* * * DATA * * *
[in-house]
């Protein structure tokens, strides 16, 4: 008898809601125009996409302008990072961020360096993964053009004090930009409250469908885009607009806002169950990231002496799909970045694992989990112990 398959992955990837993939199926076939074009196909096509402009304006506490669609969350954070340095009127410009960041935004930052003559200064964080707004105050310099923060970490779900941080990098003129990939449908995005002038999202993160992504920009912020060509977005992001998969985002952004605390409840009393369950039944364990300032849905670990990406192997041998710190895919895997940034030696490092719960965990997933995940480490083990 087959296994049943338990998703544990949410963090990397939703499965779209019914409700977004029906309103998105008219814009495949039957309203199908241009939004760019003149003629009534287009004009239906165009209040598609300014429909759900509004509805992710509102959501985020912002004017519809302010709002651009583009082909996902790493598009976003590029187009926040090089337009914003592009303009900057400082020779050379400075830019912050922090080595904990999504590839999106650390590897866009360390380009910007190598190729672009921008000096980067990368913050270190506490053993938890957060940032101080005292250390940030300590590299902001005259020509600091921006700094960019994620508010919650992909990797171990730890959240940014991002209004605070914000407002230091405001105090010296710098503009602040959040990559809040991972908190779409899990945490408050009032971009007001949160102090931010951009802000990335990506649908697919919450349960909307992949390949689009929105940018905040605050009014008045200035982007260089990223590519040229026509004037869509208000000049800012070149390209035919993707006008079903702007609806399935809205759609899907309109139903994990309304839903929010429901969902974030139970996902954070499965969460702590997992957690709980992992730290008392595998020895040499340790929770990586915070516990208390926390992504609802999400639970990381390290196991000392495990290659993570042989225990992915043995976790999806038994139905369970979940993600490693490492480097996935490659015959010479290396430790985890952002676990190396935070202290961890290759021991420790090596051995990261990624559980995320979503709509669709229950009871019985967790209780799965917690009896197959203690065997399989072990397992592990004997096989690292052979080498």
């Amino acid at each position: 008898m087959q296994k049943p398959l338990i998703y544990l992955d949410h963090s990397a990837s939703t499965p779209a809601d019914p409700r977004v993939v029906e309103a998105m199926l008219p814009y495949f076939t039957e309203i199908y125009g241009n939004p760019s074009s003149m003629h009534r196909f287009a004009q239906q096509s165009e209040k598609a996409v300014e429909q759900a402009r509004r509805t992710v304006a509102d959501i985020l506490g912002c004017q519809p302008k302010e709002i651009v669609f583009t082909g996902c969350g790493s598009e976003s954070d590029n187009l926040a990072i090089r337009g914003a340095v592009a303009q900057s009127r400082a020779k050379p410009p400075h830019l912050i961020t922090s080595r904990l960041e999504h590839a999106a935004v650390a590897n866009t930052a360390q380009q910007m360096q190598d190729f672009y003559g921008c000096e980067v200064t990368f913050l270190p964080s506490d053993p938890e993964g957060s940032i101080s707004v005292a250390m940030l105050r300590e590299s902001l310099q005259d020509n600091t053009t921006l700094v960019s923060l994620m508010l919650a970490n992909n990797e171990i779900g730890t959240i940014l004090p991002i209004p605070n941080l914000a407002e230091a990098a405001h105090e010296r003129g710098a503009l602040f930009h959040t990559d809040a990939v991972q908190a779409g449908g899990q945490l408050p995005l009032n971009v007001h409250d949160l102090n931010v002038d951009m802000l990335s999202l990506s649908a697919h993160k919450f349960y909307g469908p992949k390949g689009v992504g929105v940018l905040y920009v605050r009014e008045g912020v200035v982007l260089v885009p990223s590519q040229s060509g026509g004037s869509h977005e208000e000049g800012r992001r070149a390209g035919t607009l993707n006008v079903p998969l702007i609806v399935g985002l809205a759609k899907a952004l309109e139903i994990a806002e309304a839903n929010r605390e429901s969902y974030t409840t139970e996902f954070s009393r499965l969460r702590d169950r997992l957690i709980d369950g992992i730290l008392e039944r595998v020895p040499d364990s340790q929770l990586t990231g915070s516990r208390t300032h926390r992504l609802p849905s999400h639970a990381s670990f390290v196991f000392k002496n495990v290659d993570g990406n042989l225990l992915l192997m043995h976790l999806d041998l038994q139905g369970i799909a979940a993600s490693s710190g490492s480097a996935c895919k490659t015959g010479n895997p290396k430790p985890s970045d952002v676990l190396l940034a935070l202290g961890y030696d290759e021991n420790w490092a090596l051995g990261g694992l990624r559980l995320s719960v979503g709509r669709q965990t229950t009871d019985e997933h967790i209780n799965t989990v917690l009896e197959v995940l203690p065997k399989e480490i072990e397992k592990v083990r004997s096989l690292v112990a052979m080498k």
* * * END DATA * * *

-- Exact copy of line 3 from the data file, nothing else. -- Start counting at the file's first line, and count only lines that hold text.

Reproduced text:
């Amino acid at each position: 008898m087959q296994k049943p398959l338990i998703y544990l992955d949410h963090s990397a990837s939703t499965p779209a809601d019914p409700r977004v993939v029906e309103a998105m199926l008219p814009y495949f076939t039957e309203i199908y125009g241009n939004p760019s074009s003149m003629h009534r196909f287009a004009q239906q096509s165009e209040k598609a996409v300014e429909q759900a402009r509004r509805t992710v304006a509102d959501i985020l506490g912002c004017q519809p302008k302010e709002i651009v669609f583009t082909g996902c969350g790493s598009e976003s954070d590029n187009l926040a990072i090089r337009g914003a340095v592009a303009q900057s009127r400082a020779k050379p410009p400075h830019l912050i961020t922090s080595r904990l960041e999504h590839a999106a935004v650390a590897n866009t930052a360390q380009q910007m360096q190598d190729f672009y003559g921008c000096e980067v200064t990368f913050l270190p964080s506490d053993p938890e993964g957060s940032i101080s707004v005292a250390m940030l105050r300590e590299s902001l310099q005259d020509n600091t053009t921006l700094v960019s923060l994620m508010l919650a970490n992909n990797e171990i779900g730890t959240i940014l004090p991002i209004p605070n941080l914000a407002e230091a990098a405001h105090e010296r003129g710098a503009l602040f930009h959040t990559d809040a990939v991972q908190a779409g449908g899990q945490l408050p995005l009032n971009v007001h409250d949160l102090n931010v002038d951009m802000l990335s999202l990506s649908a697919h993160k919450f349960y909307g469908p992949k390949g689009v992504g929105v940018l905040y920009v605050r009014e008045g912020v200035v982007l260089v885009p990223s590519q040229s060509g026509g004037s869509h977005e208000e000049g800012r992001r070149a390209g035919t607009l993707n006008v079903p998969l702007i609806v399935g985002l809205a759609k899907a952004l309109e139903i994990a806002e309304a839903n929010r605390e429901s969902y974030t409840t139970e996902f954070s009393r499965l969460r702590d169950r997992l957690i709980d369950g992992i730290l008392e039944r595998v020895p040499d364990s340790q929770l990586t990231g915070s516990r208390t300032h926390r992504l609802p849905s999400h639970a990381s670990f390290v196991f000392k002496n495990v290659d993570g990406n042989l225990l992915l192997m043995h976790l999806d041998l038994q139905g369970i799909a979940a993600s490693s710190g490492s480097a996935c895919k490659t015959g010479n895997p290396k430790p985890s970045d952002v676990l190396l940034a935070l202290g961890y030696d290759e021991n420790w490092a090596l051995g990261g694992l990624r559980l995320s719960v979503g709509r669709q965990t229950t009871d019985e997933h967790i209780n799965t989990v917690l009896e197959v995940l203690p065997k399989e480490i072990e397992k592990v083990r004997s096989l690292v112990a052979m080498k």